The landscaping business has always been tough with plenty of competition. But guess what? Sometimes a landscape contractor's biggest competitor is himself. "We as salespeople and/or company owners need to take a step back in order to get ourselves into a better position to be successful in sales," says business trainer Jim Paluch.
What are you choosing to focus on?
As of late, it's very hard not to think about the absurd things some contractors are doing when it comes to pricing. "But selling is such a mental game," Paluch reminds. "If you are allowing yourself to focus on how cheap a competitor is selling services for, that becomes a very convenient excuse for not hitting your own sales goals." In other words, it becomes easier to just throw in the towel and stop pushing forward to try and earn more business.
All salespeople can focus on one of two things: succeeding or failing. If you are focused on succeeding, Paluch says, you will dig deep to find the energy to keep going. You'll want to find the answers you need in order to improve your product/service and sales pitch, and to increase your value in the eyes of the consumer.
How are you looking at change?
"Changing doesn't have to mean completely re-tooling or overhauling," Paluch points out. "Maybe it's just stepping back a bit to figure out the simplest ways you can improve your company's approach to sales. For instance, many contractors could do a better job of paying attention to sales goals on a weekly, monthly or even quarterly basis. There is just something magical about goals. So start thinking about setting some goals around sales."
Another simple way to change your company's approach to sales is to become more proactive. "Are you out there looking for business or just sitting there waiting for the phone to ring?" Paluch asks. Contractors who are thriving today, Paluch says, have what he refers to as "dirt disease." These contractors can't drive past a pile of dirt (worksite) without stopping to see what's going on and find out who's in charge. Likewise, these diseased contractors can't drive past an apartment complex or office community without stopping to see who is managing it. "Those who are willing to make a change and start going after leads are finding success," Paluch adds.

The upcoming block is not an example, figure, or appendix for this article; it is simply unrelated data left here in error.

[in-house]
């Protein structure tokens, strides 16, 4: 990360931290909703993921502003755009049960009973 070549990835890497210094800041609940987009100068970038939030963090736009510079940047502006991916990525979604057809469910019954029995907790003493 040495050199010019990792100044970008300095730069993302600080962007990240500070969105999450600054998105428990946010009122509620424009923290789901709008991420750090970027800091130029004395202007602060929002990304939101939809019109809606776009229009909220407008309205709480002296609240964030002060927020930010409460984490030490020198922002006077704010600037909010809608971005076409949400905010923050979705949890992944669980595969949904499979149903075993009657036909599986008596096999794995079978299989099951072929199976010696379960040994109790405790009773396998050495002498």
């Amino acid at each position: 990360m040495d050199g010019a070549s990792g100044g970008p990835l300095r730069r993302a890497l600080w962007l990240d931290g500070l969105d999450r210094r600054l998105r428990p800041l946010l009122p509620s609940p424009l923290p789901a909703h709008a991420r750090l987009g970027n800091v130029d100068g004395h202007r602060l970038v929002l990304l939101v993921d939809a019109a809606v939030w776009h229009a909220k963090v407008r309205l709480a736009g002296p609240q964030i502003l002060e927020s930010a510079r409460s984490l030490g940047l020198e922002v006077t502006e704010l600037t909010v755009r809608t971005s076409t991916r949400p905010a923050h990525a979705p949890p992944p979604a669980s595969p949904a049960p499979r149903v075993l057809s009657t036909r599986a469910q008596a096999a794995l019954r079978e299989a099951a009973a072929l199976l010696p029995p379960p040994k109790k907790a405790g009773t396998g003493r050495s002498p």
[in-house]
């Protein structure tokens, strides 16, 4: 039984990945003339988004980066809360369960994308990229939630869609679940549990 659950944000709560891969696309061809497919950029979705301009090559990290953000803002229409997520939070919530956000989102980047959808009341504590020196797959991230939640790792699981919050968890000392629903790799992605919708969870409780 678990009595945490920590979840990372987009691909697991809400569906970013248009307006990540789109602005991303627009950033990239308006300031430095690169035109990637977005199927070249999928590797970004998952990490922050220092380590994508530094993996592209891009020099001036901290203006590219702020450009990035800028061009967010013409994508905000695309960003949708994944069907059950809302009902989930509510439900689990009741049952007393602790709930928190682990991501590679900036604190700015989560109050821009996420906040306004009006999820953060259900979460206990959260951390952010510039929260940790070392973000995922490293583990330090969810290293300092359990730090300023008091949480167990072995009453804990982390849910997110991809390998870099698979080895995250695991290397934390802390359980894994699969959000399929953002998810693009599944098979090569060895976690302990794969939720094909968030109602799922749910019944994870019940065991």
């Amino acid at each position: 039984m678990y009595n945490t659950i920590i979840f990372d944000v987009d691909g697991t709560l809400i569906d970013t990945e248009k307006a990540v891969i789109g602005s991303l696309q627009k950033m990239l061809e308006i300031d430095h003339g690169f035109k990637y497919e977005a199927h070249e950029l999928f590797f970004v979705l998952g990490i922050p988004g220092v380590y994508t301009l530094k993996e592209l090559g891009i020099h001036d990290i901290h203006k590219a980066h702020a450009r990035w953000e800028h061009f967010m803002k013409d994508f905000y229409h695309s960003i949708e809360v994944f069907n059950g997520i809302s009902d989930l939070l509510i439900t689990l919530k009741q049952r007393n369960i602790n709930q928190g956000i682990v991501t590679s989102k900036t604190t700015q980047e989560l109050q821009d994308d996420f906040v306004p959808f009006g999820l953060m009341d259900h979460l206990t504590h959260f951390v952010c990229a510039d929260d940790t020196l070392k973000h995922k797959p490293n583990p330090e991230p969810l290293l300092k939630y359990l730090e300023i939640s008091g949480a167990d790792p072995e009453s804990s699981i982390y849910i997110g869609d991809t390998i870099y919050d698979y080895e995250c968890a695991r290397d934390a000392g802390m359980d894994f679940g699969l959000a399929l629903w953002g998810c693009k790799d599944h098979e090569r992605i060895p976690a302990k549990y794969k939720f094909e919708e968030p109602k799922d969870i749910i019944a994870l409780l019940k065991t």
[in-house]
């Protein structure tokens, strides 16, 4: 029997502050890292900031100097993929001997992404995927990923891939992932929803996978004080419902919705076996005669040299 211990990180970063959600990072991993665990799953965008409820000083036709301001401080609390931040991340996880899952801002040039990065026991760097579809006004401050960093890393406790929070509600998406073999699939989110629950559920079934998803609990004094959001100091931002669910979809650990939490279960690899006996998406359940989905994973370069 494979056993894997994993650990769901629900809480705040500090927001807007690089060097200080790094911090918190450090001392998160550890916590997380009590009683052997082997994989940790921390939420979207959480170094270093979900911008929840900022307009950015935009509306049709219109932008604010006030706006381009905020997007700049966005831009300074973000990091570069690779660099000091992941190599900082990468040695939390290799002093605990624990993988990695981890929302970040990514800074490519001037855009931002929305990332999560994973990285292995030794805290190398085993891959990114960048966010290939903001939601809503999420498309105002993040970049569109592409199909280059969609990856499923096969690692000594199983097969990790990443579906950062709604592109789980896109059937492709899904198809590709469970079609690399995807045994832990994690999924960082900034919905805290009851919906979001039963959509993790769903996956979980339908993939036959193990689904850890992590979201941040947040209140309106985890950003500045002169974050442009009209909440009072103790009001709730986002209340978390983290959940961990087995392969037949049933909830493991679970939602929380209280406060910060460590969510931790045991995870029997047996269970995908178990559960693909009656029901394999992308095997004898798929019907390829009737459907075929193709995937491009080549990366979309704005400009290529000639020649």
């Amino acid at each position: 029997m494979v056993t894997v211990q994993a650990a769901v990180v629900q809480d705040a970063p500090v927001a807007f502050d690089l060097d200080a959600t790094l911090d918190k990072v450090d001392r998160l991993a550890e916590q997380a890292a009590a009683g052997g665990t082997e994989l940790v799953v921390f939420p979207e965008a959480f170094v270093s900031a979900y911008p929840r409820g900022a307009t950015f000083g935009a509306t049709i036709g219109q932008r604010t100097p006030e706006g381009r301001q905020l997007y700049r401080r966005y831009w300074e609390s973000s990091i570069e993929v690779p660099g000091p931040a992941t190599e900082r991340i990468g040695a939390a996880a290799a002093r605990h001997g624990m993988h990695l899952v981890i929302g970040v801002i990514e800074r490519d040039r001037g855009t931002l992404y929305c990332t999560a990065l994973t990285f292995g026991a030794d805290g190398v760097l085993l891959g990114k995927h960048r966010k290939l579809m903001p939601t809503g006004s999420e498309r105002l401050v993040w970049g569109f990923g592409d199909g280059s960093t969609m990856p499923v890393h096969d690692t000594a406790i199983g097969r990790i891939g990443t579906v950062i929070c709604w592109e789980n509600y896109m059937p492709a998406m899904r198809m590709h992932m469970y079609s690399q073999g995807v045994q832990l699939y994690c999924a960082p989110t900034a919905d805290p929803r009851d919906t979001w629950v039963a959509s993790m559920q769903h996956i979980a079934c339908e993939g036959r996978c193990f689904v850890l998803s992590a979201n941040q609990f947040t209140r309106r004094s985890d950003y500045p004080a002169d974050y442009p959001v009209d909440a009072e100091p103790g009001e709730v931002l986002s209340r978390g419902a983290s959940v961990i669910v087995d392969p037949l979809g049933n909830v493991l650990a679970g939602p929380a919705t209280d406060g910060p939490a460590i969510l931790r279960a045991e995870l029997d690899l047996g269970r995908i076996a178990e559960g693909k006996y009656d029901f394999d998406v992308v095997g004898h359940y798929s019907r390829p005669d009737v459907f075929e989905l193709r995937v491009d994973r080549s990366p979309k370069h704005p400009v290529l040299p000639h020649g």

Are you able to sustain?
The final piece in selling against yourself is the question of whether or not you're able to sustain the change you implement. Making progress may take some time. You must have patience and persistence. And if you do realize some successes, you can't revert back to old habits.
Speaking of successes, it's OK to celebrate them once in a while. "If you are now setting sales goals in your company, don't hide them," Paluch recommends. Make sure everybody knows what they are. Hang them on the wall. Then challenge your team a little bit.
"If we hit X dollars in sales this month, we're buying pizza for everybody or going to a ball game," Paluch cites as an example. "Many contractors will say, 'Yeah, we already do that type of thing.' But so many don't—and those that do probably don't do it enough. When you can create an atmosphere of celebrating wins, even the smallest ones, you'll keep getting win after win—and that's when you can really sell beyond the competition."